What is the summary of the book, the “4-Hour Work Week”?
The 4HWW is one of the oldest and biggest books on making money online. Entrepreneurs who started their journey after reading that book regard it very well. I am also one of those people. To call 4HWW a life-changer would not be wrong. Here’s a quick summary.
The book is one-third inspirational, one-third general wisdom of the current age, and one-third technical instructions. Through an acronym DEAL, the book covers different steps of one important aspect in life: working far less for more money. The book covers its four sections, D-E-A-L, with several chapters for each.
Definition: Define your specific lifestyle goals. Do you want to travel the world, and if so, to what places? Or do you just want to live in a nice house? What kind of activities do you want to spend your free time? Once you know, calculate how much you need to be making per month to comfortably sustain that lifestyle, while also saving up a little extra for safety.
Elimination: Remove distractions, unhelpful mindsets and habits, and unhelpful people. Whatever is holding you back, get rid of it. In particular, Tim uses this section to talk about escaping the traditional office setting and work from home, a topic more relevant than ever in today’s climate.
Automation: Once you’ve removed the things that hold you back, it’s time to minimize your involvement with the things that DO need to get done, but that benefit you the least. Much of this section involves virtual assistants, and how if you make money doing a certain type of work that only you can do, you’re better off spending more time doing that and hiring someone else to handle menial tasks such as taking phone calls or handling your social media. This section also included a lot of digital tools for time management and simplification of complicated online activities.
Liberation: Once your lifestyle goals are defined, and you’re making enough money while having enough free time to pursue them without fear, it’s time to plan that out properly. This section is great for those who want to travel the world because it teaches how even exotic travel journeys, one of the most traditionally expensive goals a person can have, can actually be made much cheaper without sacrificing the luxurious aspects of the trip. Even if you’re not into travel, the section is useful for helping you actually plan out how to pursue your non-career goals, and at minimum cost to not just money, but time, so you are able to accomplish and experience far more than you might have thought.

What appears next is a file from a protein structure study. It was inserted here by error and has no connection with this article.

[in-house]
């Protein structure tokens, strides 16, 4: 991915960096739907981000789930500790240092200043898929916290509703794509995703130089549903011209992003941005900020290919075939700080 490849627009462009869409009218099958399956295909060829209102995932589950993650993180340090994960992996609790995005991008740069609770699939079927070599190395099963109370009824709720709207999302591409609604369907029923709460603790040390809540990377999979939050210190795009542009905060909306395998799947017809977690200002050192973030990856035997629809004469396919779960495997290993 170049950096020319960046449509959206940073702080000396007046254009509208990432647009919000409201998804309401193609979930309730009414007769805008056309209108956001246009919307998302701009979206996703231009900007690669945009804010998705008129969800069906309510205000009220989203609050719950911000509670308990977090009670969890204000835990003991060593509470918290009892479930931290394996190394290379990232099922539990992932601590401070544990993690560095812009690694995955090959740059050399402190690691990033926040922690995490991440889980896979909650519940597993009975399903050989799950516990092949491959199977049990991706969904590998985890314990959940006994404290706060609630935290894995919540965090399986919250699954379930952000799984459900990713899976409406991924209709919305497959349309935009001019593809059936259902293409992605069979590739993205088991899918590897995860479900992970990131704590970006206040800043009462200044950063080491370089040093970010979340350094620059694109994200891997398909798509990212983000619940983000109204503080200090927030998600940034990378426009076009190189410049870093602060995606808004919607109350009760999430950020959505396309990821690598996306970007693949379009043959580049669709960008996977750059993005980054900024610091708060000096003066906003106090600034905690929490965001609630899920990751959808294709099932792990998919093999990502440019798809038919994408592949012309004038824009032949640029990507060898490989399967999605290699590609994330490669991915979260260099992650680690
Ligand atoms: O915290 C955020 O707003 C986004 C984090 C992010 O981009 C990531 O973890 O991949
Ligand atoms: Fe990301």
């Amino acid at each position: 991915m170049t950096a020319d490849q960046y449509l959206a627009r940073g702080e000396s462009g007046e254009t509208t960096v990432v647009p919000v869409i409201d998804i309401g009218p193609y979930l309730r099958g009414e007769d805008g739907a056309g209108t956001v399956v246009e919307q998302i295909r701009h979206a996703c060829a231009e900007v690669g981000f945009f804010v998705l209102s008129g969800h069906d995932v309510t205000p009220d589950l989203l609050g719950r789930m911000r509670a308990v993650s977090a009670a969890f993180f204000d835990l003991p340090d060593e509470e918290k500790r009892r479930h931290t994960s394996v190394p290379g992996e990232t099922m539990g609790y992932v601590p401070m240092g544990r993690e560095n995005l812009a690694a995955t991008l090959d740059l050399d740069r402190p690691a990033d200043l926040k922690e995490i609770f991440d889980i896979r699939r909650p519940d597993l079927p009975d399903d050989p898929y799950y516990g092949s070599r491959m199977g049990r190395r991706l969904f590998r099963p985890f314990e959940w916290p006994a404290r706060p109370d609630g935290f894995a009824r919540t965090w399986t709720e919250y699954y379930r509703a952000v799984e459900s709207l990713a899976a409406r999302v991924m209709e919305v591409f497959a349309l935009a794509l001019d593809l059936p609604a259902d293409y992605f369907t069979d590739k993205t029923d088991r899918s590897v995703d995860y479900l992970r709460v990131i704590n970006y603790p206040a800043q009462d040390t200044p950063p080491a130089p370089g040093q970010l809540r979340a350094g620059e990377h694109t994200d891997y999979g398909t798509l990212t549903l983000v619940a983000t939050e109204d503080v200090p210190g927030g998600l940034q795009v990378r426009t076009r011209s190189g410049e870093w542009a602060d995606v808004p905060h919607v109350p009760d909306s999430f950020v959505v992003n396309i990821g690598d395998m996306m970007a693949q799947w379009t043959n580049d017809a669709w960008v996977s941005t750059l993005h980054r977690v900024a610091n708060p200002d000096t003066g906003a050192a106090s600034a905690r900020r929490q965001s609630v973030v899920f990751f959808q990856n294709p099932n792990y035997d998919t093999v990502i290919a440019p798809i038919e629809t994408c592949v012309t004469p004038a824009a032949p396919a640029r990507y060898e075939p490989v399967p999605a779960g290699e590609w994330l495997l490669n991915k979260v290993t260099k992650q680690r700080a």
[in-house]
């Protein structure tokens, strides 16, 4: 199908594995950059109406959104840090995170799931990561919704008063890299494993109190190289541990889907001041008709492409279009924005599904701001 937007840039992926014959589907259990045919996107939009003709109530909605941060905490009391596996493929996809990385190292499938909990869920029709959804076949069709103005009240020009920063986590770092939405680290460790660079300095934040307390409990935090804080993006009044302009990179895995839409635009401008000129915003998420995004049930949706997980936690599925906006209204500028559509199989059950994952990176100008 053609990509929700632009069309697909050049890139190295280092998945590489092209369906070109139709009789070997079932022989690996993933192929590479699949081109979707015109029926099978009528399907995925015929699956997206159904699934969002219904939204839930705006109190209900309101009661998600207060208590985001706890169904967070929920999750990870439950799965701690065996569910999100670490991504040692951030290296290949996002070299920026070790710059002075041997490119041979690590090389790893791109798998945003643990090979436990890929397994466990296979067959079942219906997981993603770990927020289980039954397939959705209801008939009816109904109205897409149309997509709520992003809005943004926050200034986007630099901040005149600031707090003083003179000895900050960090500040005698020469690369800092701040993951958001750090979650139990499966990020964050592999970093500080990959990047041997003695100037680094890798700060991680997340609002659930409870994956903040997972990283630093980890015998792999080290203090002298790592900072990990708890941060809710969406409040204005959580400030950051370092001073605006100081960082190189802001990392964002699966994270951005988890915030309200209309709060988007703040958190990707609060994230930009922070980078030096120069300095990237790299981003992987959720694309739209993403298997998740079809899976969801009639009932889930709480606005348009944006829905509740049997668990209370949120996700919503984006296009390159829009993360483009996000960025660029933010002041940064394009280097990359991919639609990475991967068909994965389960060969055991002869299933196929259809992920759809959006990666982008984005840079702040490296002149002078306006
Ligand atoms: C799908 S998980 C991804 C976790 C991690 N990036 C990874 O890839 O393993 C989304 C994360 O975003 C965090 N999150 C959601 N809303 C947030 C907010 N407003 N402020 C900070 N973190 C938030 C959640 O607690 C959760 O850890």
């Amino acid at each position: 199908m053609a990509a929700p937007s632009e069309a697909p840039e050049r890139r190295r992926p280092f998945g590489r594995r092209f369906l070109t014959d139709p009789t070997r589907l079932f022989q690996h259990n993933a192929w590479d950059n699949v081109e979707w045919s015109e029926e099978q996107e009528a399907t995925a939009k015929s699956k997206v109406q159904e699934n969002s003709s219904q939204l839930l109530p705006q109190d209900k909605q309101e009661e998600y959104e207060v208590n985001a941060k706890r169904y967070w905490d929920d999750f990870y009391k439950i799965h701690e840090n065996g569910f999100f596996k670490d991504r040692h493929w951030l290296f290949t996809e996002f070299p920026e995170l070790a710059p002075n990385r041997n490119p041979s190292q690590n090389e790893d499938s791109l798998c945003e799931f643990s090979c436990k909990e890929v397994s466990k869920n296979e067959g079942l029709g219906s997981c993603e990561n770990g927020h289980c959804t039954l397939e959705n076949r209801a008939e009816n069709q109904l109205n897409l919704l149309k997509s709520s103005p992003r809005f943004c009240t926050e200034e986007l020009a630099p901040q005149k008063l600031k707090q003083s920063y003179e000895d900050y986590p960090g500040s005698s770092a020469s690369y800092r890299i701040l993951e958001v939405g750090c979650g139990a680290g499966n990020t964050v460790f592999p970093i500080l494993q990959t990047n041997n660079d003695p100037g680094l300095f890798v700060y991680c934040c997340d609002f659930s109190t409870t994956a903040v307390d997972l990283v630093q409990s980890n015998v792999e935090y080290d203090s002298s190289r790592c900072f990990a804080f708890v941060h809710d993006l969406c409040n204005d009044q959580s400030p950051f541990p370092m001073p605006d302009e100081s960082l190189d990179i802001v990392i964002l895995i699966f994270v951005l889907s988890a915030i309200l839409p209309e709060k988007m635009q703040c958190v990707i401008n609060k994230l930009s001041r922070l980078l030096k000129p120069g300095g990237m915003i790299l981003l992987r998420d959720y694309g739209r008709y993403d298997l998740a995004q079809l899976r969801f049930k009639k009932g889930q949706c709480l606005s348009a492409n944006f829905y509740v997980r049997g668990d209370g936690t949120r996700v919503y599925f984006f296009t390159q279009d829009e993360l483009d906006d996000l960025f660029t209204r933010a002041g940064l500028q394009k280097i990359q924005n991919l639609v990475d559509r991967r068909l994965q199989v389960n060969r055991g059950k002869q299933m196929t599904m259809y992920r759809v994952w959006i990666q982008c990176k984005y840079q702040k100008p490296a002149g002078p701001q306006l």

It’s not a terribly specific book, and it trusts that you already have some kind of game plan for what sort of business you want to run or what sort of career you want. 4HWW is useful for beginners and intermediates and prepares them for faster success and less time spent on slowly grinding forward. It does not teach any quick rich scheme or specific money-making method. Instead, it teaches the principles through which one can make more money, more efficiently. Really, the concept is so universally needed that I can’t see any ordinary person who wouldn’t benefit from what it has to say. With a lot of inspirational stories to help illustrate key points, it can help anyone earn more in whatever way they want, whether that’s through entrepreneur pursuits or just improving their work situation as an employee.
One of the best things about the book is that it was one of the first to suggest an escape route from nine-to-five typical office life. It’s a perfect balance between valuing money and not wasting it, while also doing what it takes to make more.
I mentioned that the book discusses virtual assistants. That means outsourcing of small tasks to other people so that an entrepreneur gets more time for bigger tasks, in other words, manage to earn well by working for just four hours a week. If you are only doing the things that earn you the most money, you can make enough to not just work less, but also afford to pay others to handle the work you’d rather not spend time on. Especially with the modern age and how affordable virtual assistants and other gig workers are.
The author talks about his success and how his ideas have worked in a decent way, not flaunting his wealth. There are many inspiring stories, like the story of a white Thai kickboxer (Tim himself) that shows how the rules can be bent beyond what we typically expect from our careers and lifestyles.
As for flaws, it’s worth mentioning here that the book gets a bit technical in the middle. It’s not the freshest book on the subject, and some of the web links in the book are not working anymore. But, even after thirteen years, the book is still helpful. I have posted the review covering some more details as a summary on my website. If you are interested, you can follow this link.
In conclusion, the book justifies its title and is very helpful. For people who are serious about taking a modern, work-from-home path or are entrepreneurs in general, it’s a must-read.
Please feel free to reply to me if you have any questions.